The drive which I am planning on having tracks is going to be a very trial and error set-up as since planning on doing it I have been told its not to practical. As the track setup can be used in something else I am not to worried about it working or not, as it wonít go to waste.
I started off with drawing up some plans on my computer to get the layout for the wheels. It is going to be based on a CAT dozer set-up with the drive wheel sitting above the other five wheels. The end two will be fixed, and the three in the middle floating on spring dampers. Apparently tracks donít work very well at all if all wheels are fixed in one position, as it can make the object very unstable if it goes over a ridge. By having the three middle wheels floating, they can move up and down to compensate for uneven ground.
So the wheels are simply turned from a rod of delrin. The rod was cut into ten equal length sections, then one end of each faced off, then when all ten were done, the lathe was set up to face off the other end, and at the same time make sure they were all the same length.
When doing a run of ten like this it is best to do each stage on all the wheels in one go. This makes sure they all come out identical, and also saves having to re-set the lathe for each step of each one.
With the centre taken out for the bearings, the groove was cut in the outer surface for the tracks to run in. These are standard tamiya king tiger tracks made from plastic, but if it does work they will be upgrade to metal as they are much tougher
So with the wheels made, it was time to turn my attention to the axles. The two end wheels will be fixed, but the three middle ones floating to allow for more stable travel over uneven ground. Due to not having any dampers at the moment, I have started with the end axles. This is just a piece of 10mm brass rod, which is cut to length, then each end machined so it will fit into the side plate and finally the end drilled out and a thread cut so it can be bolted up from outside.
I also made some more identical bits out of slightly ĹĒ alloy to act as strengthen struts.
With the axles and strengthening struts done, I made the side plates from carbon fibre as its very strong but very lightweight, then started to assemble the bits. I had pre-draw plans I had done for the layout, and these were stuck to the carbon fibre prior to cutting out so I would know the correct shape and placement of all the bits.
The axles are fixed as the wheels have bearings inside them to run on, but the drive wheel has to be turned from a motor so it fixed to the shaft, so flange bearings were fitted to the carbon side panel, to allow it to run smoothly.
The two end wheels are fixed but the middle three are floating and will have sprung dampers to push them onto the ground. This will allow the tracks to go over uneven ground or objects, and prevent the unit from toppling over if on uneven ground. If the middle three wheels were fixed if for instance you drove over a cable tidy that are often run across floors at shows or conventions, the unit would rock when halfway across as the fixed wheels would not allow flex in the track. But allowing the middle three wheels to lift means if the unit runs over something like a cable tidy the first wheel hits it and bumps over then the rest rise up as they encounter the object creating a stable ride. Same principle as a real tracked vehicle.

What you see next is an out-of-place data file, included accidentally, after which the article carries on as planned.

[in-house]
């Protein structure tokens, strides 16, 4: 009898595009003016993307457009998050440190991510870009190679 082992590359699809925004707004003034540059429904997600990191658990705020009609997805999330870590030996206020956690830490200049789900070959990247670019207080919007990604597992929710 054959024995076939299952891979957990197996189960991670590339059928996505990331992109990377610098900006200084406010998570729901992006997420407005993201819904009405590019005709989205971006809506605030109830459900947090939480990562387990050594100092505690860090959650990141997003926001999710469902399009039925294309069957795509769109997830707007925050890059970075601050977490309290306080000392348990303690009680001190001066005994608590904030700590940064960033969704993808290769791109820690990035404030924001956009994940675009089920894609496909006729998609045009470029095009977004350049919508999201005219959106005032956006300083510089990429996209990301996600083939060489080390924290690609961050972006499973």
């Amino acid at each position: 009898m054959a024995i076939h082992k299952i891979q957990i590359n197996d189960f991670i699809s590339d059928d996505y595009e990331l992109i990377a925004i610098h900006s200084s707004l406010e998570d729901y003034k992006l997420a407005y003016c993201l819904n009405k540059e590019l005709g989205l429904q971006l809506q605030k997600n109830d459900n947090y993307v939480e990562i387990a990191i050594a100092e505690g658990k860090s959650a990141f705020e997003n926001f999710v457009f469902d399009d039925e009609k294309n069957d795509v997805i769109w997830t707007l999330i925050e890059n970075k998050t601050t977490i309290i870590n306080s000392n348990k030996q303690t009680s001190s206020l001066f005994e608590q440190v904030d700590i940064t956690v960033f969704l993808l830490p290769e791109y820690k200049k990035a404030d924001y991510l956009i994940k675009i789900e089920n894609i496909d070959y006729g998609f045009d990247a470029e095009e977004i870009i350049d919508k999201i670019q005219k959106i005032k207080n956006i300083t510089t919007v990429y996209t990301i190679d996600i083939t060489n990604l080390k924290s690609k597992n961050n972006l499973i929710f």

With the main wheels fixed on place, it was time to fit the spring dampers to the middle three wheels to keep them on the ground at all times. The dampers are off a tamiya rc car, as any will do really, but these were a good length. As I didnít want the damping effect, just the springiness of them, the oil was removed, and then they were cleaned out and a single drop of silicon fluid placed inside for lubrication. They were then reassembled, and bolted to the main axle. I made a single alloy spacer to hold the top in position, then made a mould of it, so they could be reproduced in resin, as this is quicker than turning all twelve by hand.
Once done, a hole was drilled in the carbon side plate, and the resin spacer glued in position then a bolt fixes it all together and provides added strength.
Now when pushed along over uneven ground, the middle three wheels move up and down, keeping the tracks on the ground at all times.
Next was time to connect up the motor to the drive wheel. Now being electric, and as it will operate like a tank does when done, a speed controller is needed, all be it a fancy one for controlling a tank. The motor was chosen for several reasons. It was fairly chunky, and also only spins at around 6000rpm, which on its own is still to fast for practical use, but it allowed for gearing down to a sensible speed.
The motor is connected via a timing belt to stage one of the gearing, which from the motor is 10 a ten tooth pulley to stage one which is a 35 tooth pulley. The shaft then runs through to the other side, where again the drive pulley is 10 tooth to the drive wheel which is a 30 tooth pulley. This will allow my R6 to run around at about 3.2 mph, which I think is fast enough, but more importantly the motor can run at full rpm most of the time, which stops it getting so hot, and electric motors are far more economical when running at full rpm rather than slower. Also gearing down in this way produces far more torque, than just using a direct drive, and in things like this torque is more important than speed.
While it came out slightly bigger than I envisaged in the beginning, it still fits nicely inside the foot, which I had to make to check it would fit ok.
Now I just have to make another one.